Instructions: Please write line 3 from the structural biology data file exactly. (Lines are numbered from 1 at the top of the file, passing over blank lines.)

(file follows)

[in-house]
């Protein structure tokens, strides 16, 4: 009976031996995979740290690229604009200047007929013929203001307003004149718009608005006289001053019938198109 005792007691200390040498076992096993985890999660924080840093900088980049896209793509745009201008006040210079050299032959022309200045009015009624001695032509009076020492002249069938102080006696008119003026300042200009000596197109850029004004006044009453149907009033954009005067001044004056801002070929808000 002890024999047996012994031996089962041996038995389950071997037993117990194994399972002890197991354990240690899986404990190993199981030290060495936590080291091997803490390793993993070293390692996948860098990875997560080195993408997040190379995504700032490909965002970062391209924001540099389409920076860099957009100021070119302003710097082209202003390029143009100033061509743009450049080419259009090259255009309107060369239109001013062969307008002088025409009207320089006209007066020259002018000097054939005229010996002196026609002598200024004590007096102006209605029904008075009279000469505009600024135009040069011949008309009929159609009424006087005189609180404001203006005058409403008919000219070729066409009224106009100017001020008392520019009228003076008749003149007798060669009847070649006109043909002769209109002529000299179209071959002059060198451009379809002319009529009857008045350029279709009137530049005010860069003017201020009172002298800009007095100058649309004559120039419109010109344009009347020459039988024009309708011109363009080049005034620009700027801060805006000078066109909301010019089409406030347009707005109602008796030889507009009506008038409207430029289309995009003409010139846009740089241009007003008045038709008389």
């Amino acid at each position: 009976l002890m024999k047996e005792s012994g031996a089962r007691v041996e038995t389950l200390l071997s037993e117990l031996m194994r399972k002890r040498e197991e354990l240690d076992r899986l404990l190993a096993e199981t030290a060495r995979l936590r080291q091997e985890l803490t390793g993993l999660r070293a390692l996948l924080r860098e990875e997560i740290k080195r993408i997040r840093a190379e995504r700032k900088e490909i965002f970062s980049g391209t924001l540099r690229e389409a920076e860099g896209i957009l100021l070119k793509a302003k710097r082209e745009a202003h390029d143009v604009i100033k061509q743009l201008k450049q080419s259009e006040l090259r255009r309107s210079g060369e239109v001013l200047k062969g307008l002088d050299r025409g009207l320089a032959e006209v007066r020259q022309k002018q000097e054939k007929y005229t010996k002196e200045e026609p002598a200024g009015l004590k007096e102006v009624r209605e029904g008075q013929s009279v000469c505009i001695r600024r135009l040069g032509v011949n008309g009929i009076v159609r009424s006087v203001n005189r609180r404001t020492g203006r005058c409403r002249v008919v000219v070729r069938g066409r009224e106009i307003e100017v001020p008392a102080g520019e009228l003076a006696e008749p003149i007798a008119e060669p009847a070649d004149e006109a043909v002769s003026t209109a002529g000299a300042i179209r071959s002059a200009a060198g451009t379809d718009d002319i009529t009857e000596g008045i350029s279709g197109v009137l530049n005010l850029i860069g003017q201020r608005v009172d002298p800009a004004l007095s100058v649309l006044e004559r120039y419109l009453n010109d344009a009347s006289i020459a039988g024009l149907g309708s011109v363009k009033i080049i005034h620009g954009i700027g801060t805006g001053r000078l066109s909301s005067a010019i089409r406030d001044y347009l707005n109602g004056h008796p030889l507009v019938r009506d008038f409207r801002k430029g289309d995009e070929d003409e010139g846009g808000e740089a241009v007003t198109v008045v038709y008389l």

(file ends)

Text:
């Amino acid at each position: 009976l002890m024999k047996e005792s012994g031996a089962r007691v041996e038995t389950l200390l071997s037993e117990l031996m194994r399972k002890r040498e197991e354990l240690d076992r899986l404990l190993a096993e199981t030290a060495r995979l936590r080291q091997e985890l803490t390793g993993l999660r070293a390692l996948l924080r860098e990875e997560i740290k080195r993408i997040r840093a190379e995504r700032k900088e490909i965002f970062s980049g391209t924001l540099r690229e389409a920076e860099g896209i957009l100021l070119k793509a302003k710097r082209e745009a202003h390029d143009v604009i100033k061509q743009l201008k450049q080419s259009e006040l090259r255009r309107s210079g060369e239109v001013l200047k062969g307008l002088d050299r025409g009207l320089a032959e006209v007066r020259q022309k002018q000097e054939k007929y005229t010996k002196e200045e026609p002598a200024g009015l004590k007096e102006v009624r209605e029904g008075q013929s009279v000469c505009i001695r600024r135009l040069g032509v011949n008309g009929i009076v159609r009424s006087v203001n005189r609180r404001t020492g203006r005058c409403r002249v008919v000219v070729r069938g066409r009224e106009i307003e100017v001020p008392a102080g520019e009228l003076a006696e008749p003149i007798a008119e060669p009847a070649d004149e006109a043909v002769s003026t209109a002529g000299a300042i179209r071959s002059a200009a060198g451009t379809d718009d002319i009529t009857e000596g008045i350029s279709g197109v009137l530049n005010l850029i860069g003017q201020r608005v009172d002298p800009a004004l007095s100058v649309l006044e004559r120039y419109l009453n010109d344009a009347s006289i020459a039988g024009l149907g309708s011109v363009k009033i080049i005034h620009g954009i700027g801060t805006g001053r000078l066109s909301s005067a010019i089409r406030d001044y347009l707005n109602g004056h008796p030889l507009v019938r009506d008038f409207r801002k430029g289309d995009e070929d003409e010139g846009g808000e740089a241009v007003t198109v008045v038709y008389l």